What causes a mask to crack?

Latex masks are a natural material.
Latex rubber (a type of tree sap) is processed with ammonia and other ingredients which is placed in a mold, and is allowed to dry to create a mask.
Latex masks (and foam) have elastic qualities because of long molecular chains that allow stretching of the whole piece. What happens isn't a loss of moisture, but a chemical reaction that actually alters these molecular chains. The major enemies of latex are oxygen, UV light, smoke,and dust. These enemies cause one of two problems. 1- Either a breakdown of the cross-linked chains, which causes the latex to get gooey, and fail. 2- Or a continuation of the cross-linking process, until the mask becomes hard and brittle.
The only thing that Silicone, or Armor-All will accomplish is that it will make the mask slippery, and that will make the mask un-repairable. Nothing sticks to silicone. No glue, no paint. Nothing. So what you end up with is a mask that is still hard as shoe leather, and if it's cracking, un-repairable.
If your mask is becoming stiff and brittle, I DO NOT recommend using Armor All on it to attempt to soften it. It won't. And you'll be left with a mask you can't glue or paint, and it will be unsuitable to be repaired.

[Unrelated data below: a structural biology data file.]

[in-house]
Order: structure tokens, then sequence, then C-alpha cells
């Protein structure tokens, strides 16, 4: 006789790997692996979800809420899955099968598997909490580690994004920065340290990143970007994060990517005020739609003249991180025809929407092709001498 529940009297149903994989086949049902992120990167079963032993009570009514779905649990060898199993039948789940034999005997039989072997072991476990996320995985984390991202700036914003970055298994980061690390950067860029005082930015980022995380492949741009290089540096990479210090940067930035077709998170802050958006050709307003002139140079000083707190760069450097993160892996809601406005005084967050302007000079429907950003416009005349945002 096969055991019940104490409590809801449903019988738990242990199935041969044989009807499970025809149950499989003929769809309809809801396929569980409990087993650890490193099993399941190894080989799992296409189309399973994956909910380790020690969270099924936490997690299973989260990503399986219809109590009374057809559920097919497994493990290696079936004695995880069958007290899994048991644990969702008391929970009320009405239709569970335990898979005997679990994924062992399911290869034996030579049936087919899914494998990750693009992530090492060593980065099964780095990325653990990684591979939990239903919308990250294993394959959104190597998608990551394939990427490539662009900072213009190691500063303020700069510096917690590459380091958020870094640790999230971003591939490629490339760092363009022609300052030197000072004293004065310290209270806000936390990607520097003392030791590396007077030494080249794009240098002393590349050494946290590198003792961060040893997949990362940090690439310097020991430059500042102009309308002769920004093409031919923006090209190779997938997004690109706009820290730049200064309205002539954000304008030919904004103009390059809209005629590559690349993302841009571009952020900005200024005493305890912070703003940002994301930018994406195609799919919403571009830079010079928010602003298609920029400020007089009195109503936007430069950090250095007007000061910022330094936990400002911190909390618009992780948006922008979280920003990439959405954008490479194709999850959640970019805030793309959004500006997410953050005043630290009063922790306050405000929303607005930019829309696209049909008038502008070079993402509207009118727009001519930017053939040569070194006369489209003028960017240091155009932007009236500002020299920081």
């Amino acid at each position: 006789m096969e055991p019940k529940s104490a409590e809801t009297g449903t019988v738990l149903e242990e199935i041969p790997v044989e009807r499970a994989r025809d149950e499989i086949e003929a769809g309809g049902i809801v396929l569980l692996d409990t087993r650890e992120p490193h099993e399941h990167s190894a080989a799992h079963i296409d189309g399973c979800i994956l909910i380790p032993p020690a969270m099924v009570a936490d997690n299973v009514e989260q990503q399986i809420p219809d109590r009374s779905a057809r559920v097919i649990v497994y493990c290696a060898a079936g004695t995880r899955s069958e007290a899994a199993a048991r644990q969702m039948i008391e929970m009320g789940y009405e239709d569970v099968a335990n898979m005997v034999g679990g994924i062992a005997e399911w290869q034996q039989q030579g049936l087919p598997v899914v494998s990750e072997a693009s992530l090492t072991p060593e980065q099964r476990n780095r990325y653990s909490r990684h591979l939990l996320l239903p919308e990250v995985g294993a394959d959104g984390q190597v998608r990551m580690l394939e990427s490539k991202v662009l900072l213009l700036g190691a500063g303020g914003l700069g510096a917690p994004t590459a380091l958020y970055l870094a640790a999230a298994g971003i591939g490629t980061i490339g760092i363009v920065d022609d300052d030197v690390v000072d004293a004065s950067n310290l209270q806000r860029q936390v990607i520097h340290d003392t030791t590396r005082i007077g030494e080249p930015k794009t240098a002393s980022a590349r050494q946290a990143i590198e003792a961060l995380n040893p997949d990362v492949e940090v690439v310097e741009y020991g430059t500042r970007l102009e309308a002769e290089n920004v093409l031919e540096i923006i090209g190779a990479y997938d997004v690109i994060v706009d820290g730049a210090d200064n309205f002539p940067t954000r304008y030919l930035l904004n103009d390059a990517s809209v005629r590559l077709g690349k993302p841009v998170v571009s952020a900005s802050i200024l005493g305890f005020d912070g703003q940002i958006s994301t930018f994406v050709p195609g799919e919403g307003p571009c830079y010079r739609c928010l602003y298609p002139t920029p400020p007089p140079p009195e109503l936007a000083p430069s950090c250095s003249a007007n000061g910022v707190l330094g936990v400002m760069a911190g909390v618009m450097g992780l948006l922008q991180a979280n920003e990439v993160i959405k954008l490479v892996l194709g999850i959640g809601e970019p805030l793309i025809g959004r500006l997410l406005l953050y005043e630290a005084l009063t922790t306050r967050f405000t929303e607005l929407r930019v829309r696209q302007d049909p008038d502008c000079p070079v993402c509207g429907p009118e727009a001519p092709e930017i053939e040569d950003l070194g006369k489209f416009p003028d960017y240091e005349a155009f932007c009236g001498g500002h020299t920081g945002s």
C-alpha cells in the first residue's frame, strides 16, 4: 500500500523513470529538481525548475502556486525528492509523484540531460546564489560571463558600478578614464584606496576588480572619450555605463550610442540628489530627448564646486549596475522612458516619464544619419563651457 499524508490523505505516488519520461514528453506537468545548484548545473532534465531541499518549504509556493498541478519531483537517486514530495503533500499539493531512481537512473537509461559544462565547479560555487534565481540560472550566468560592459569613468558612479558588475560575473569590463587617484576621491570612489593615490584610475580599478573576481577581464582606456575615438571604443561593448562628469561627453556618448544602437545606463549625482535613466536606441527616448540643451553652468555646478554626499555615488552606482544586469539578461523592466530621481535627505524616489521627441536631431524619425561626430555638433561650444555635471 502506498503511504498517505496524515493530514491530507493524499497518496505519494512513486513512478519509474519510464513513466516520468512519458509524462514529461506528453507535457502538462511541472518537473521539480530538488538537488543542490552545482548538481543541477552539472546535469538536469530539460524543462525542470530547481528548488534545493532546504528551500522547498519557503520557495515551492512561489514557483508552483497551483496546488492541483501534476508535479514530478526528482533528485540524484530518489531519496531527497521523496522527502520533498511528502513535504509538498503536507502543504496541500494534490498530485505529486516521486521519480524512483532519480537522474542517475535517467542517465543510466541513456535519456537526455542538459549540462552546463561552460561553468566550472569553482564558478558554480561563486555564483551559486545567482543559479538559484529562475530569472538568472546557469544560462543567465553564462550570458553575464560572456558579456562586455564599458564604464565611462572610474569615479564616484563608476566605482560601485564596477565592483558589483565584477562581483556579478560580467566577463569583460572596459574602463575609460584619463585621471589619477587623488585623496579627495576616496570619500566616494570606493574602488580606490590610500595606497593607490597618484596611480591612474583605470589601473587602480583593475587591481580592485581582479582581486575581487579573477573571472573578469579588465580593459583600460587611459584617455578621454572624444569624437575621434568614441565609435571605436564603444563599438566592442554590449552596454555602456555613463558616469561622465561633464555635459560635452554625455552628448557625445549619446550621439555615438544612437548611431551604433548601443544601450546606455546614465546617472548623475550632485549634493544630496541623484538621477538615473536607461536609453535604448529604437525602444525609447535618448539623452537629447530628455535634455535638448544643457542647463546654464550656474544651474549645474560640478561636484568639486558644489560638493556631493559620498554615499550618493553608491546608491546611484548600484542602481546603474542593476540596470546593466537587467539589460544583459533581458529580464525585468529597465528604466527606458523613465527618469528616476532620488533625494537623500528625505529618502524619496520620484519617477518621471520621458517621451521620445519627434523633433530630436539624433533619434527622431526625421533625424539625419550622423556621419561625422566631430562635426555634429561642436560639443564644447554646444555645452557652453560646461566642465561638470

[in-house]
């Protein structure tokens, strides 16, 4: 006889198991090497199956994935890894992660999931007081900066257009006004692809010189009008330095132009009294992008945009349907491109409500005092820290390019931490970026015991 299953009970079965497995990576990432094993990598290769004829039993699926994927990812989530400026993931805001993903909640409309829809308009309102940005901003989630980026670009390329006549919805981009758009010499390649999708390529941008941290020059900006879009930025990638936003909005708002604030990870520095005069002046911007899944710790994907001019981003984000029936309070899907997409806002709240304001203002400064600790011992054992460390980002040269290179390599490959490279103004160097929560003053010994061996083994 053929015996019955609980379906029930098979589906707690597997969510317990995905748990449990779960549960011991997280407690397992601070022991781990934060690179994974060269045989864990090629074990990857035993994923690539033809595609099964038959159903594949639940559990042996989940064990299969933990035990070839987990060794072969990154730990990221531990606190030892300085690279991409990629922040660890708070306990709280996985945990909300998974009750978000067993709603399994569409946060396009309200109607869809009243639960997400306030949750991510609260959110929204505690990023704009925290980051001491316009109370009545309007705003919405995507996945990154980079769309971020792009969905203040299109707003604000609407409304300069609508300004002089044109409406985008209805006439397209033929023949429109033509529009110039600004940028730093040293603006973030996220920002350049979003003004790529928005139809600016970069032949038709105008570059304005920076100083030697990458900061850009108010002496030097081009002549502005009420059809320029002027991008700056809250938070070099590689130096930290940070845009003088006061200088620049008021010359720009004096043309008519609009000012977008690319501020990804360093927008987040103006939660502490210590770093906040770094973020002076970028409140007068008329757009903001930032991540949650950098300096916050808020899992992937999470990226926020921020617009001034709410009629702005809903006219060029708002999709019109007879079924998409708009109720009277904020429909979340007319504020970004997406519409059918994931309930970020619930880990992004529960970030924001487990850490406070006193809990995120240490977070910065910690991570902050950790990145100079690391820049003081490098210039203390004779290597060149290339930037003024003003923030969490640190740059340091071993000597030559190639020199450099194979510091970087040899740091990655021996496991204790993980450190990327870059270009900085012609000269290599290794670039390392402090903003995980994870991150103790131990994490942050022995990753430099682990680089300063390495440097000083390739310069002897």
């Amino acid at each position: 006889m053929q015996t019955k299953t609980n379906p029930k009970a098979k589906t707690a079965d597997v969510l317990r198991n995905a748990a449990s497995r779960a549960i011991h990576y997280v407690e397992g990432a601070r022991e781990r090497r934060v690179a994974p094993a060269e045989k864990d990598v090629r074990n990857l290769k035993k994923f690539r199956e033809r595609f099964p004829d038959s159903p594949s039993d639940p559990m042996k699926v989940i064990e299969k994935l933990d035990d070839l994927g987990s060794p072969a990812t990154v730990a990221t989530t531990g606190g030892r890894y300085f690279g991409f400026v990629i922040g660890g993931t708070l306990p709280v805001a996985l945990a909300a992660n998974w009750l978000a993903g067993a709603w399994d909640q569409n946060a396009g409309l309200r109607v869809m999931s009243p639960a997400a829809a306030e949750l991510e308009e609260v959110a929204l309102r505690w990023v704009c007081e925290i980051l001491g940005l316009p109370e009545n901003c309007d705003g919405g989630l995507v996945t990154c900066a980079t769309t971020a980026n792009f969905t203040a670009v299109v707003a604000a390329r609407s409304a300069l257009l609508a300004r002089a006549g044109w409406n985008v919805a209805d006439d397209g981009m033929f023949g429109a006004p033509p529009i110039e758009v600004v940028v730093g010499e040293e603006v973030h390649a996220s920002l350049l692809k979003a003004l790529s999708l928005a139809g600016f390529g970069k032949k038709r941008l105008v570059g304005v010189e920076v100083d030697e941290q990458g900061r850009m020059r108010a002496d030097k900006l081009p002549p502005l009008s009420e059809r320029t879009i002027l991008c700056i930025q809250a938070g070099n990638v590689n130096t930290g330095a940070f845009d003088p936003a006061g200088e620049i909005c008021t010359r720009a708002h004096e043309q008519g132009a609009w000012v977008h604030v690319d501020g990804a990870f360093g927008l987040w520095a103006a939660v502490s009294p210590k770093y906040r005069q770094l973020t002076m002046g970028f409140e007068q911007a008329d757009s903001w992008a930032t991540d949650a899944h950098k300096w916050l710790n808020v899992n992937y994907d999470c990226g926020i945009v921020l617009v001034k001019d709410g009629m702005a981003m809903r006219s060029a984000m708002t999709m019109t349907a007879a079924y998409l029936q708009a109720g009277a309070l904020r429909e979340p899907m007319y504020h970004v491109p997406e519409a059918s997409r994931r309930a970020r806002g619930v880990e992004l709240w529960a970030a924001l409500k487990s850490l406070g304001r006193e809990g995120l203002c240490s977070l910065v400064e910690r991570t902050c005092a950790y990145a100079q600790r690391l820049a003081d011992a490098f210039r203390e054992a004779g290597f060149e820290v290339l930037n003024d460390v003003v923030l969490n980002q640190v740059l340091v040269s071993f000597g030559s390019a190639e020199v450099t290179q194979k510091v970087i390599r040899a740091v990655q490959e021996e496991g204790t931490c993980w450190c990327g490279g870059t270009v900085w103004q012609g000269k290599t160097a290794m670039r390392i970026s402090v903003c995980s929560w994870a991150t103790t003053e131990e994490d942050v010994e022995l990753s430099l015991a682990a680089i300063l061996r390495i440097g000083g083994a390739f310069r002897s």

The Solution.

For any mask, a crack is the step before a serious tear. This doesn't mean that it's not still a keeper, it only means it should be placed on a stand and displayed. It should no longer be worn.

To fix a crack, use strips of 1/4 inch masking tape, and tape the hole together. From the outside, using the tape only to keep the sides located.
From the inside of the mask, spread yellow contact cement around the crack and about 1/2 inch on either side. Allow this to dry.
Cut a strip of paper towel, cheesecloth, or muslin as wide and long as the glued area inside the mask. Lay this on clean waxed paper, and paint yellow contact cement on one side of the paper towel, cheesecloth, or muslin strip. Let this dry. Carefully lay the glued paper towel, cheesecloth, or muslin onto the glued crack. Press firmly and remove tape. Brush the paper towel, cheesecloth, or muslin patch with more contact cement. When dry, dust with baby powder.

Now place the mask on a display stand, and enjoy. (Be sure to support it well from the inside, by lightly stuffing with plastic grocery bags if neccessary.)

This may not be completely perfect, but it will help keep your treasured mask together.

As far as a cosmetic exterior repair you CAN use an acrylic surface building medium. However this won't match the texture or color, but it will help the overall strength.